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Introduction | History of Liberalism | Types of Liberalism
Introduction Back to Top

Liberalism includes a broad spectrum of political philosophies that consider individual liberty to be the most important political goal, and emphasize individual rights and equality of opportunity. Although most Liberals would claim that a government is necessary to protect rights, different forms of Liberalism may propose very different policies (see the section on Types of Liberalism below). They are, however, generally united by their support for a number of principles, including extensive freedom of thought and freedom of speech, limitations on the power of governments, the application of the rule of law, a market economy (or a mixed economy with both private-owned and state-owned enterprises) and a transparent and democratic system of government.

Like the similar concept of Libertarianism, Liberalism believes that society should be organized in accordance with certain unchangeable and inviolable human rights, especially the rights to life, liberty and property. It also holds that traditions do not carry any inherent value, that social practices ought to be continuously adjusted for the greater benefit of humanity, and that there should be no foundational assumptions (such as the Divine Right of Kings, hereditary status or established religion) that take precedence over other aspects of government.

Anarchism is a much more radical form of Liberalism, although, like Anarchism, Liberalism historically stands in opposition to any form of authoritarianism, whether in the form of Communism, Socialism, Fascism or other types of Totalitarianism. Its emphasis on individual rights (Individualism) also puts it in opposition to any kind of collectivism, which emphasize the collective or the community to a degree where the rights of the individual are either diminished or abolished (e.g. Communitarianism).

The word "liberal" derives from the Latin "liber" (meaning "free" or "not a slave"). In everyday use, it means generous and open-minded, as well as free from restraint and from prejudice. Its use as a political term, however, only dates from the early 19th Century.

History of Liberalism Back to Top

The modern ideology of Liberalism can be traced back to the Humanism which challenged the authority of the established church in Renaissance Europe, and more particularly to the 17th and 18th Century British and French Enlightenment thinkers, and the movement towards self-government in colonial America.

John Locke's "Two Treatises on Government" of 1689 established two fundamental liberal ideas: economic liberty (meaning the right to have and use property) and intellectual liberty (including freedom of conscience). His natural rights theory ("natural rights" for Locke being essentially life, liberty and property) was the distant forerunner of the modern conception of human rights, although he saw the right to property as more important than the right to participate in government and public decision-making, and he did not endorse democracy, fearing that giving power to the people would erode the sanctity of private property. Nevertheless, the idea of natural rights played a key role in providing the ideological justification for the American and the French revolutions, and in the further development of Liberalism.

In France, the Baron de Montesquieu (1689 - 1755) advocated laws restraining even monarchs (then a novel concept), rather than accepting as natural the mere rule of force and tradition, and French physiocrats (believers that the wealth of nations was derived solely from the value of land agriculture or land development) established the idea of "laissez-faire" economics as an injunction against government interference with trade.

In the late French Enlightenment, Voltaire argued on intellectual grounds for the establishment of a constitutional monarchy in France, and Jean-Jacques Rousseau argued for a natural freedom for mankind, and for changes in political and social arrangements based around the idea that society can restrain a natural human liberty, but not obliterate its nature.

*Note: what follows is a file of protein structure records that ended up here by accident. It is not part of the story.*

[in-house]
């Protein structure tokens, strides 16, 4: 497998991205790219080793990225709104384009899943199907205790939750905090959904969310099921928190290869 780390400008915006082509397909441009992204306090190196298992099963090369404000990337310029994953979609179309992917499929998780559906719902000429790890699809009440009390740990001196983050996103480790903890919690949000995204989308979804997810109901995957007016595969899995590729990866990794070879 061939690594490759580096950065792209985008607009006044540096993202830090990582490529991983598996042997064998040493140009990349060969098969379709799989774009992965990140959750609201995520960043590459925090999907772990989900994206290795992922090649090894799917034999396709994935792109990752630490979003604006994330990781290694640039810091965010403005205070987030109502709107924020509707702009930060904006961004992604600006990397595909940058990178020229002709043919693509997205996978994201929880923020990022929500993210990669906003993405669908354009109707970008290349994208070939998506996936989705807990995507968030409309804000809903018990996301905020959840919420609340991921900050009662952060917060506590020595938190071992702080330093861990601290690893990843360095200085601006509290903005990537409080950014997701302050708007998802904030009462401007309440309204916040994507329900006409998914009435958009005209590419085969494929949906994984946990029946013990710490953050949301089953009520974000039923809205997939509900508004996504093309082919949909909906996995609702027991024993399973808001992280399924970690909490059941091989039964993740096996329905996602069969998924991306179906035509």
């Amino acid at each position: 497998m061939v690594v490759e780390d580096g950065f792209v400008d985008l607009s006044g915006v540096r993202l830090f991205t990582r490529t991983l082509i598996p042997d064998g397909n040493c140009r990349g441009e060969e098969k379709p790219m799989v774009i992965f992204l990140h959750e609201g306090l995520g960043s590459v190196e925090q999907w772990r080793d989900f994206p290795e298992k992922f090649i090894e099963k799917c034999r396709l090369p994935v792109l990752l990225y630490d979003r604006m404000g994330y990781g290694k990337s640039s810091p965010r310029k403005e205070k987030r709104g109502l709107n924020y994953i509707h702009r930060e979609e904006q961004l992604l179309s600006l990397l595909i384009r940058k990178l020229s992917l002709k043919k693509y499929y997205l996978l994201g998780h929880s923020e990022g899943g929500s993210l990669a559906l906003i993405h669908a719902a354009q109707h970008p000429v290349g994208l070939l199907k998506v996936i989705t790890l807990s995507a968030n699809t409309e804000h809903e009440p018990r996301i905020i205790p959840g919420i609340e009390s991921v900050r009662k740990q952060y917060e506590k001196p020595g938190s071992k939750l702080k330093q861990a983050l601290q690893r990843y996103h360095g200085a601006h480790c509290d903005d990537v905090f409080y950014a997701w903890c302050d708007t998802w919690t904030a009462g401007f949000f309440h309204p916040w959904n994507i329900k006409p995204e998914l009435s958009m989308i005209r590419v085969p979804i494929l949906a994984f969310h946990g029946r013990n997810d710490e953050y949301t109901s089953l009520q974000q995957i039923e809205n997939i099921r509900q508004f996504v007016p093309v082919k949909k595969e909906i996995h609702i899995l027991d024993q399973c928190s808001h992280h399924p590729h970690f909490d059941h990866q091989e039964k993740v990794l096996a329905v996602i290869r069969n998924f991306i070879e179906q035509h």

Rousseau was also instrumental (along with Locke) in the development of a key liberal concept, that of the social contract (the idea that the people give up some rights to a government in order to receive social order). He asserted that each person knows their own interest best, and that man is born free, but that education was sufficient to restrain him within society, an idea that rocked the monarchical society of his age. He also asserted, again in contravention of established political practice, that a nation could have an organic "national will" and a capacity for self-determination which would allow states to exist without being chained to pre-existing social orders, such as aristocracy.

Another major contributing group to the ideas of Liberalism are those associated with the Scottish Enlightenment, especially David Hume and Adam Smith. Possibly Hume's most important contribution to Liberalism was his assertion that the fundamental rules of human behavior would eventually overwhelm any attempts to restrict or regulate them (which also influenced Immanuel Kant's formulation of his categorical imperative theory). Adam Smith expounded on the theory that individuals could structure both moral and economic life without direction from the state, and that nations would be strongest when their citizens were free to follow their own initiative ("The study of his own advantage naturally, or rather necessarily, leads him to prefer that employment which is most advantageous to the society"). In his influential "The Wealth of Nations" of 1776, he argued that the market, under certain conditions, would naturally regulate itself and would produce more than the heavily restricted markets that were the norm at the time, and he agreed with Hume that capital, not gold, is the wealth of a nation.

Much of the intellectual basis for the American Revolution (1775 - 1783) was framed by Thomas Paine (1737 - 1809), Thomas Jefferson (1743 - 1826) and John Adams (1735 - 1826) who encouraged revolt in the name of "life, liberty and the pursuit of happiness" (echoing Locke), and in favor of democratic government and individual liberty. In particular, Paine's widely-read pamphlet "Common Sense" (1776) and his "The Rights of Man" (1791) were highly influential in this process. The goal was to ensure liberty by preventing the concentration of power in the hands of any one man.